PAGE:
Defining Identity in a Cultural Mosaic
The pig was dead and half-shaved by the time we arrived. Blood dripped through the bamboo slats on which the butchery took place, mixing with bettle-spit on the cracked pavement below.
“This is not a Buddhist tradition?” I asked Johnathon, who
sat with me as we watched his neighbors prepare the offering.
“No.” He replied. His smile kicked off the golden glow of sunset. “This is traditional Shan. In Buddhism there are no gods.”
A silver cross hung around his neck and rose and fell as he inhaled the acrid smoke of a cheroot cigar, two fingers thick. John was Christian in name and faith but like most in a country with 135 legally recognized ethnicities his background was a jigsaw of cultures and beliefs. John was the first person I’d met in Kalaw—a township nestled in the Shan hills which crown Myanmar’s eastern state—that recognized my accent: Northwestern Canadian. He held two passports although the American one was no longer valid. He’d been adopted by missionaries after losing both parents to civil war.
Checked longyis hiked above the knees, the family worked fast. Tattoos traced the eldest son’s tightly-muscled torso: a stylized shaman ran from his naval to his collar-bone, its face obscured by two pieces of carbon that hung from his neck. A sun-aged woman disassembled the bamboo structure used to keep the pig from touching the ground. The family would now pray in the privacy of their home. In two hours we could return for the feast.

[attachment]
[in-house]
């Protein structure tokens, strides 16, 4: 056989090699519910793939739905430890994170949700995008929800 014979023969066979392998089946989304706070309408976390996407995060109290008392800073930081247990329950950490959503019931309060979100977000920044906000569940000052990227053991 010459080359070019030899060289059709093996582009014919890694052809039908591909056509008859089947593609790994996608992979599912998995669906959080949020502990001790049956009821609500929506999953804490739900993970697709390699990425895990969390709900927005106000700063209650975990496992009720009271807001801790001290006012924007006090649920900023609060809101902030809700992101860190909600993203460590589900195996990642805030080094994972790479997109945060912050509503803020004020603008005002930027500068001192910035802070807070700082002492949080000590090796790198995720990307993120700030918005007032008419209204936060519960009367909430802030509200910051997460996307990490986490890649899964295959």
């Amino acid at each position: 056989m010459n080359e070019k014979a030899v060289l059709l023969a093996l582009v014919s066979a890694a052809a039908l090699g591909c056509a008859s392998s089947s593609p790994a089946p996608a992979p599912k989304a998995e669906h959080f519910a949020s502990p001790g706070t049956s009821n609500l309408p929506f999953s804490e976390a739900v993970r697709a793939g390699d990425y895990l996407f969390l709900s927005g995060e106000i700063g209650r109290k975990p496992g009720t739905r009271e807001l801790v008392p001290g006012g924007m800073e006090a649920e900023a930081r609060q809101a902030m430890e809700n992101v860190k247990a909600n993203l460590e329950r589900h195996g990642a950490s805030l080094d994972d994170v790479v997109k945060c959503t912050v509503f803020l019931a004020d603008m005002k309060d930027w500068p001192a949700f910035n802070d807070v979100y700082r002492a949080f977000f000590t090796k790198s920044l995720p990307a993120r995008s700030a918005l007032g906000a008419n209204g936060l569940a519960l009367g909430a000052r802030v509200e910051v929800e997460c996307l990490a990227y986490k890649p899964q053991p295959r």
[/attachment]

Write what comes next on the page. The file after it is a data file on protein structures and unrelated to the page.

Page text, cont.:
Next door, John slopped hazy sugarcane juice into mugs half-filled with clear liquor. The pulpy nectar did little to neutralize the caustic burn of fermented rice. During John’s first year in Seattle two buildings were leveled by planes on the other side of the country, killing 2,750. In his final year, cyclone Nargis rose out of the Indian Ocean and crashed down on Myanmar like a breaching whale. According to the Burmese government, the death toll was over 138,000 but like all statistics released during the country’s military rule, its accuracy is questionable. Five days later, John boarded his final plane between the U.S. and Mynamar, one year shy of a bachelor’s degree at the University of Washington. He spent the next months volunteering in disaster relief.
I wanted to ask John why he never returned to the states. Why he said goodbye to a degree and family—all for a country he hadn’t seen his early teens. But before I could, John rose to his feet and answered my question.
“So,” he said. “How do you like my home?”